Best case scenario, the Golden Knights’ season ends next Wednesday night.
Worst case, it’s all over Thursday.
So how are you going to get by until the team returns in the fall? Especially after you’ve grown bored of “Slap Shot” and “Miracle” and even dusted off your VHS copies of “The Mighty Ducks” trilogy?
Here’s a look at some lesser-known movies to help ease your hockey withdrawals:
Exquisitely named teenager Dean Youngblood (Rob Lowe), who’s blessed with fast legs but slow fists, moves from New York to Ontario so he can toughen up and earn a professional contract alongside teammates played by eventual “Point Break” co-stars Patrick Swayze and Keanu Reeves. The only thing worse than Reeves’ French-Canadian accent may be the fight in which Youngblood and his thuggish rival spend a painfully long time fencing with their sticks before dropping gloves.
When a video of his fight in the stands with a rival player goes viral, a dim-bulb fan (Seann William Scott) gets a shot as the brutal enforcer for his hometown team in this comedy that could be considered the spiritual successor to “Slap Shot.”
“Mystery, Alaska” (1999)
After a glowing article about the weekly hockey game in tiny Mystery appears in Sports Illustrated, the New York Rangers come to challenge the locals on the town’s frozen pond — as National Hockey League teams are wont to do — in this dramedy starring Russell Crowe, Hank Azaria and Burt Reynolds.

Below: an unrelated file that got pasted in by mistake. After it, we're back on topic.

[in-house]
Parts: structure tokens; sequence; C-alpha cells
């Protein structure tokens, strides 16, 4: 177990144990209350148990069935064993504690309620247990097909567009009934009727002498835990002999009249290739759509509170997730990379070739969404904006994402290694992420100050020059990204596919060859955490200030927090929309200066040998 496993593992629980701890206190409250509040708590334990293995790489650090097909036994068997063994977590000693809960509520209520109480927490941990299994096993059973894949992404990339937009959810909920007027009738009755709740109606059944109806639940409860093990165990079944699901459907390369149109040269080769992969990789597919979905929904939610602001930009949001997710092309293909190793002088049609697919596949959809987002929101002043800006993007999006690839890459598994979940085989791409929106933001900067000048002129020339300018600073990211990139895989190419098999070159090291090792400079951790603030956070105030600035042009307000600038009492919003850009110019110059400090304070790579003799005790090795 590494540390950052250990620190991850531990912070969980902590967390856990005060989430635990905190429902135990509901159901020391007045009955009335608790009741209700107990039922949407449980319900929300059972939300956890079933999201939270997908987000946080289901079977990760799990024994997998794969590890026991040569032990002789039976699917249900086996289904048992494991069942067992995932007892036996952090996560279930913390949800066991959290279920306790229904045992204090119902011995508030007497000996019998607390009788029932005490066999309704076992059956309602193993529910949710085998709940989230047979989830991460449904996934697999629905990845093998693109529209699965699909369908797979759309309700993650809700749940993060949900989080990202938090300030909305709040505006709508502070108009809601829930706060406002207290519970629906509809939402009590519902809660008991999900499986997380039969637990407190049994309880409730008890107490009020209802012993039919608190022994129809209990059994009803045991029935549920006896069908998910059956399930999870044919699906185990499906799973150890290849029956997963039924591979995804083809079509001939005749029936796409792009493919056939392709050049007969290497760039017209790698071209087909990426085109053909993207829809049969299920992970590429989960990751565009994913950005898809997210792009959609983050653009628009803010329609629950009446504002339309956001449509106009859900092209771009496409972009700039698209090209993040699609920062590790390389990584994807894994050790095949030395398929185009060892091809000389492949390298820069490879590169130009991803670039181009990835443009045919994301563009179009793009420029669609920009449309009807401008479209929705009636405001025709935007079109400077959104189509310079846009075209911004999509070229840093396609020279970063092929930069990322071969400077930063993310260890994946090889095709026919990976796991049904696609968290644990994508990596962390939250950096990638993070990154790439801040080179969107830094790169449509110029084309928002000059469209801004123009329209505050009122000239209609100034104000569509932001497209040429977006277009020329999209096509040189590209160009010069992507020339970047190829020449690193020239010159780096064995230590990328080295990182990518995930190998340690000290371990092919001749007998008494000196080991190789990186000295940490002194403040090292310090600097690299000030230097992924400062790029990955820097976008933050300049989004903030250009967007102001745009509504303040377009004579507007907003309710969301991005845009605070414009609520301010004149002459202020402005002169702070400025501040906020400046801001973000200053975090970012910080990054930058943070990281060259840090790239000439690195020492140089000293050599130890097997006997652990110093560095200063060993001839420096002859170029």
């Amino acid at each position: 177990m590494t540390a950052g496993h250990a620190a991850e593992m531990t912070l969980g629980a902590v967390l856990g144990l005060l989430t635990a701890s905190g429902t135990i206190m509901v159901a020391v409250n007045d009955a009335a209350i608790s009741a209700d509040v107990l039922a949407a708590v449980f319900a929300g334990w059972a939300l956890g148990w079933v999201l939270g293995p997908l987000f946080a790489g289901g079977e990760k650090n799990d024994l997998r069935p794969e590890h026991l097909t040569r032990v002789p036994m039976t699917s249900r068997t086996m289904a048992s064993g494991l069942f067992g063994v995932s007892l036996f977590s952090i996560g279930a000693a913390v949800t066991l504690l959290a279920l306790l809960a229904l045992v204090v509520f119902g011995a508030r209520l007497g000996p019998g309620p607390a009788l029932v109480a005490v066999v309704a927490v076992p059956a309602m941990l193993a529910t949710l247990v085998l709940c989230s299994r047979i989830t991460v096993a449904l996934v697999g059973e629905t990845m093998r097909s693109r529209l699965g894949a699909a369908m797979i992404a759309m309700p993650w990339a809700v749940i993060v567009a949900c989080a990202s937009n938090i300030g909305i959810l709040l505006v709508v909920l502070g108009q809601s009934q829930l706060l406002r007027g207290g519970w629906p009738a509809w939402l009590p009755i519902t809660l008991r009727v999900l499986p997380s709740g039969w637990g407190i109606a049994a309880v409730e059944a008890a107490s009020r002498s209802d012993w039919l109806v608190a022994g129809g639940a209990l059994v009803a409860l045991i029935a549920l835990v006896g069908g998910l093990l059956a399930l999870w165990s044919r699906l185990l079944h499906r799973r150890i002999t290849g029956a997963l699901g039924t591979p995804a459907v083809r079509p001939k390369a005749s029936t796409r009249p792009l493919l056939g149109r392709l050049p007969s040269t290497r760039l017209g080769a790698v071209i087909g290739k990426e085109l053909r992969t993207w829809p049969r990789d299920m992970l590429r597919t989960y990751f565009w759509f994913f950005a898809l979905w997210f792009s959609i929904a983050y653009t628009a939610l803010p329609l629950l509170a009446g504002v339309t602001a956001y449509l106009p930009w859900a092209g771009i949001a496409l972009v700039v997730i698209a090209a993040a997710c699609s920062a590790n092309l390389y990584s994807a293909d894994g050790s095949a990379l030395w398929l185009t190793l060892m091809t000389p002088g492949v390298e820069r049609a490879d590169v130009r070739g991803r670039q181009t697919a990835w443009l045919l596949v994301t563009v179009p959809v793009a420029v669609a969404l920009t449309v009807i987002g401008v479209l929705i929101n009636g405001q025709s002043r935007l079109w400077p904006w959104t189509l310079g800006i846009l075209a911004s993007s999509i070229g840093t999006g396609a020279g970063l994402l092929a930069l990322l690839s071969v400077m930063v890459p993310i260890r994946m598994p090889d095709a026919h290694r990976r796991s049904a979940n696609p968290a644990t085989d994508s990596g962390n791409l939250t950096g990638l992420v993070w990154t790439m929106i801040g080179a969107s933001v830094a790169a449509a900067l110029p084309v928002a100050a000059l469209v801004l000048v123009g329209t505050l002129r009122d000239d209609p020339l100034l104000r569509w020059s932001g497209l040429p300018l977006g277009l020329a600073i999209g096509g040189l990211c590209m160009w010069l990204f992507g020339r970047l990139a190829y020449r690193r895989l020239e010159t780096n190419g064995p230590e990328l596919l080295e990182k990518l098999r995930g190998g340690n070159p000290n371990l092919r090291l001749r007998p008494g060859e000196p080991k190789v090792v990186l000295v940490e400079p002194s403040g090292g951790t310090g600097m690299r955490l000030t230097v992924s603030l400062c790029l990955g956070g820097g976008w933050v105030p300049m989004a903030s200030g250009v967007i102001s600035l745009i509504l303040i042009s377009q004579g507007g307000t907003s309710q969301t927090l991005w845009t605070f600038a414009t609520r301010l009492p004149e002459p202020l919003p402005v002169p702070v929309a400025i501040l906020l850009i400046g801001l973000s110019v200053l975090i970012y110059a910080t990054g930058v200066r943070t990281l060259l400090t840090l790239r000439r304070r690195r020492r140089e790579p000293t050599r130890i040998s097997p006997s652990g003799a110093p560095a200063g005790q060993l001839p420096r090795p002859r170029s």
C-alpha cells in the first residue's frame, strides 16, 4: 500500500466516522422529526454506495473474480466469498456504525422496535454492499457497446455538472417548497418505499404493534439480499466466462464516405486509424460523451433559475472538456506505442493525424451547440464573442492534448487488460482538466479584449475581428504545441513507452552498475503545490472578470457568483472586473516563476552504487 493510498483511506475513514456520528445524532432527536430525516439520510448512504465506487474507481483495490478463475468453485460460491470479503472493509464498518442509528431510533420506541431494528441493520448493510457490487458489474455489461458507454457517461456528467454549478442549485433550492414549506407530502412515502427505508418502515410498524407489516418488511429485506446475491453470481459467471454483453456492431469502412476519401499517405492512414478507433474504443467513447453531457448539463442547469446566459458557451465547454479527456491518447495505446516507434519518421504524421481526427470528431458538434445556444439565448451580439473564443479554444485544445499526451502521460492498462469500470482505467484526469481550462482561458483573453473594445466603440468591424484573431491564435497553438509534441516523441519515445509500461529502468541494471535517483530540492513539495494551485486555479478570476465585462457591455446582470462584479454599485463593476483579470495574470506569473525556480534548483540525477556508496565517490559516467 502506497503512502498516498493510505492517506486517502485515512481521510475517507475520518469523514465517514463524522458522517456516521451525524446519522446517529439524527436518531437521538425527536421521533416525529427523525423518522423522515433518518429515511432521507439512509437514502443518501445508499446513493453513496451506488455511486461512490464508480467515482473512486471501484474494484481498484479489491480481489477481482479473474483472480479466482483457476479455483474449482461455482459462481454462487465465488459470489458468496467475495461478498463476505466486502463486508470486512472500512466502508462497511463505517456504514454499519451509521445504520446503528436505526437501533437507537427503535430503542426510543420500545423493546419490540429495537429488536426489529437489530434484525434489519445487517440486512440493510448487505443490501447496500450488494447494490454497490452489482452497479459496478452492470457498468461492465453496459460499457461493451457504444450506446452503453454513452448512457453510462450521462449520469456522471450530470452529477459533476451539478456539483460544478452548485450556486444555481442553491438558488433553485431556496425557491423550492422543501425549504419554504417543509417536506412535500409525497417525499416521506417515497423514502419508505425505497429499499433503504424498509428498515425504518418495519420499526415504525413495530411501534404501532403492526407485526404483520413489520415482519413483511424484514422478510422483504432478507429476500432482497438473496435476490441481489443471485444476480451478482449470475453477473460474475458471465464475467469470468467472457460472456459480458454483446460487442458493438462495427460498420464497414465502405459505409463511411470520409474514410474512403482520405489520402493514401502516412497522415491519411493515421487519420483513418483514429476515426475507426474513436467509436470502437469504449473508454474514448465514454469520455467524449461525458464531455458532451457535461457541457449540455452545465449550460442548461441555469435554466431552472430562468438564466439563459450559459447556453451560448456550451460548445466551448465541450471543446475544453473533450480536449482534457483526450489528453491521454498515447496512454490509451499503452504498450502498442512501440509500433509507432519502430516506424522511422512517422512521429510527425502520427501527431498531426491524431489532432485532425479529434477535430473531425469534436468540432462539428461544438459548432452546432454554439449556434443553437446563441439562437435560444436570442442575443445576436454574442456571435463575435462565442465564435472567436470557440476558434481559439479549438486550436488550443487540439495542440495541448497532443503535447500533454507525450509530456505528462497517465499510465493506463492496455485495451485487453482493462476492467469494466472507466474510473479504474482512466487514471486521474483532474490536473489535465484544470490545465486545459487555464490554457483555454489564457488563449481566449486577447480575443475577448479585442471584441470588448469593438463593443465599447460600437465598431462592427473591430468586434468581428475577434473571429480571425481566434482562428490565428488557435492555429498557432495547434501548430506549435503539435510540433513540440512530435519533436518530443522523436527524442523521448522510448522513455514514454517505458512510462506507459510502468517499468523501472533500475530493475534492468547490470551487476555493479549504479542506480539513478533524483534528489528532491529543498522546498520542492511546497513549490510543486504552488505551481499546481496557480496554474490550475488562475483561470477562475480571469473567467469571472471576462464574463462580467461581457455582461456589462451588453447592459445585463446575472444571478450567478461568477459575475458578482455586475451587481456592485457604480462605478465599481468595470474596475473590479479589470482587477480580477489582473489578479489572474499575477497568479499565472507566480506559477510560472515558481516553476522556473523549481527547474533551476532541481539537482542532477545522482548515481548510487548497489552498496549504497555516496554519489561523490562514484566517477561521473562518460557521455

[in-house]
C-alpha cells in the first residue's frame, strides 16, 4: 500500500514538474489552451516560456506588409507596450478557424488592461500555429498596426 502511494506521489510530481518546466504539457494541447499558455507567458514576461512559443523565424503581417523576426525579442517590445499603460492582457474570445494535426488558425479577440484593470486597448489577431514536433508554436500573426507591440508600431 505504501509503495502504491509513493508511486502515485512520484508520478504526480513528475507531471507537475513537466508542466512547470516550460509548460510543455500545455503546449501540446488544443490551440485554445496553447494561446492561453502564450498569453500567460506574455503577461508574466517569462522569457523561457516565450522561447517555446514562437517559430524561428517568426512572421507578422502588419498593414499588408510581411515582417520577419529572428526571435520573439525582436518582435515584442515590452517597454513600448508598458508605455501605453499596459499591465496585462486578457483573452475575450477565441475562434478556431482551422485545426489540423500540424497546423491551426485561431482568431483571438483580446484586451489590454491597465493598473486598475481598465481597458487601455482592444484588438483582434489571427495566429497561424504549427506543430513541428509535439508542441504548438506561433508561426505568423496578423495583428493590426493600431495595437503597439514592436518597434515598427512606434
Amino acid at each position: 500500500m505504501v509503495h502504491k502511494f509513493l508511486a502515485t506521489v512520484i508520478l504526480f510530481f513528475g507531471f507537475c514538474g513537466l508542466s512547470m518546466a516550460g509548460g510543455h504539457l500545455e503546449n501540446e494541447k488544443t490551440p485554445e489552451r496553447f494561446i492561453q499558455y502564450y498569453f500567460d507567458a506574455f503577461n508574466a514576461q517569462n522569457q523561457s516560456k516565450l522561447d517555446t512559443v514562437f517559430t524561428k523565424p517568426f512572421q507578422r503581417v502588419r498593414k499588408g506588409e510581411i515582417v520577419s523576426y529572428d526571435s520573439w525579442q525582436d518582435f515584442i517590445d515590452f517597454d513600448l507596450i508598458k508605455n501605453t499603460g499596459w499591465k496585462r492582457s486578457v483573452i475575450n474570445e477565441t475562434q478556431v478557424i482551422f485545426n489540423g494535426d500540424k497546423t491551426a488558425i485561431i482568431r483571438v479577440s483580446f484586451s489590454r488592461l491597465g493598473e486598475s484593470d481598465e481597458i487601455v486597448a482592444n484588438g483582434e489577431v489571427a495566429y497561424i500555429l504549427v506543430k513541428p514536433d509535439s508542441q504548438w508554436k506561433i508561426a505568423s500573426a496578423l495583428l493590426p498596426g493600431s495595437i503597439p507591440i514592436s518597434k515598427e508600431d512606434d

“Sudden Death” (1995)
The vice president is held hostage in a luxury suite during Game 7 of the Stanley Cup Final, the old Pittsburgh Civic Arena is wired with explosives, and it’s up to the fire marshal (Jean-Claude Van Damme) to save the day. First, though, he’ll have to survive a three-minute brawl with a villain who’s wearing the mascot suit — it’s honestly one of the silliest onscreen fights you’ll ever witness — and briefly tend goal for the Penguins, eight years before Marc-Andre Fleury would.
“The Deadliest Season” (1977)
Gerry Miller (Michael Moriarty) is sent down to the minors to develop a more aggressive style of play, then ends up facing manslaughter charges after a particularly violent hit, in this TV movie that’s mostly notable as the first onscreen appearance by the newcomer playing Gerry’s wife: Meryl Streep.
“Idol of the Crowds” (1937)
Maine chicken farmer Johnny Hanson (John Wayne) gets his shot playing with the New York Panthers and, for some reason, brings a 12-year-old orphan along to the big city. Johnny becomes a star and soon attracts the attention of gamblers, a gangster and a dame. But who cares about any of that? It’s John Wayne on ice skates!
“MVP: Most Valuable Primate” (2000)
An escaped university research chimpanzee named Jack becomes the star player on a Canadian youth hockey team. Ridiculous? You betcha. But Jack still looks more comfortable on skates than the Duke.
“Breakaway,” aka “Speedy Singhs” (2011)
Rajveer Singh (Vinay Virmani) longs to play for his hometown Toronto Maple Leafs, despite the objections of his traditional Sikh family. So he convinces a former NHL player (“Youngblood’s” Rob Lowe) to coach his pickup team made up of other players of Indian descent. A couple of the requisite Bollywood-style dance numbers are thrown into the mix, although, oddly, not during the cameo/performance by Toronto’s own Drake.
“Friday the 13th Part III” (1982)-“Friday the 13th” (2009)
Granted, they aren’t exactly hockey movies. But, after not being seen in the first two installments, that old-fashioned goalie mask became Jason Voorhees’ trademark. Plus, there’s all that slashing.